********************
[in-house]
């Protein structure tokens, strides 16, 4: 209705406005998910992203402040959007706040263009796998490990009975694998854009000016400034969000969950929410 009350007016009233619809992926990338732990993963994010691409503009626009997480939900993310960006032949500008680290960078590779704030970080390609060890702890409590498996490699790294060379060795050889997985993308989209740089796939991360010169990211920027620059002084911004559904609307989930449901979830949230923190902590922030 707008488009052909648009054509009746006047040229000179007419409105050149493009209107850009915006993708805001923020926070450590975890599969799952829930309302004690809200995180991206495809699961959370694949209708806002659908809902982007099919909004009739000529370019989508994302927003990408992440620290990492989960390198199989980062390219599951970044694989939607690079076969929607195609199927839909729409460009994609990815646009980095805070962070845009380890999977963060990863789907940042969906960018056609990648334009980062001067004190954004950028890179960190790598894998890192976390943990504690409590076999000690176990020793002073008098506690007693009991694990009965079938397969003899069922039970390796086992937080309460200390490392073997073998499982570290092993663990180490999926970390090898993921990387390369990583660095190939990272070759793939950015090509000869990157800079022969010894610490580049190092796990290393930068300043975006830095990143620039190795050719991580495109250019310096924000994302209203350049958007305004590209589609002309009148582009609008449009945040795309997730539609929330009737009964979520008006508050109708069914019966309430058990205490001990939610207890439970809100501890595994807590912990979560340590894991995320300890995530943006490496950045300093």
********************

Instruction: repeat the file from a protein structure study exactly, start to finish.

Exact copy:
[in-house]
């Protein structure tokens, strides 16, 4: 209705406005998910992203402040959007706040263009796998490990009975694998854009000016400034969000969950929410 009350007016009233619809992926990338732990993963994010691409503009626009997480939900993310960006032949500008680290960078590779704030970080390609060890702890409590498996490699790294060379060795050889997985993308989209740089796939991360010169990211920027620059002084911004559904609307989930449901979830949230923190902590922030 707008488009052909648009054509009746006047040229000179007419409105050149493009209107850009915006993708805001923020926070450590975890599969799952829930309302004690809200995180991206495809699961959370694949209708806002659908809902982007099919909004009739000529370019989508994302927003990408992440620290990492989960390198199989980062390219599951970044694989939607690079076969929607195609199927839909729409460009994609990815646009980095805070962070845009380890999977963060990863789907940042969906960018056609990648334009980062001067004190954004950028890179960190790598894998890192976390943990504690409590076999000690176990020793002073008098506690007693009991694990009965079938397969003899069922039970390796086992937080309460200390490392073997073998499982570290092993663990180490999926970390090898993921990387390369990583660095190939990272070759793939950015090509000869990157800079022969010894610490580049190092796990290393930068300043975006830095990143620039190795050719991580495109250019310096924000994302209203350049958007305004590209589609002309009148582009609008449009945040795309997730539609929330009737009964979520008006508050109708069914019966309430058990205490001990939610207890439970809100501890595994807590912990979560340590894991995320300890995530943006490496950045300093």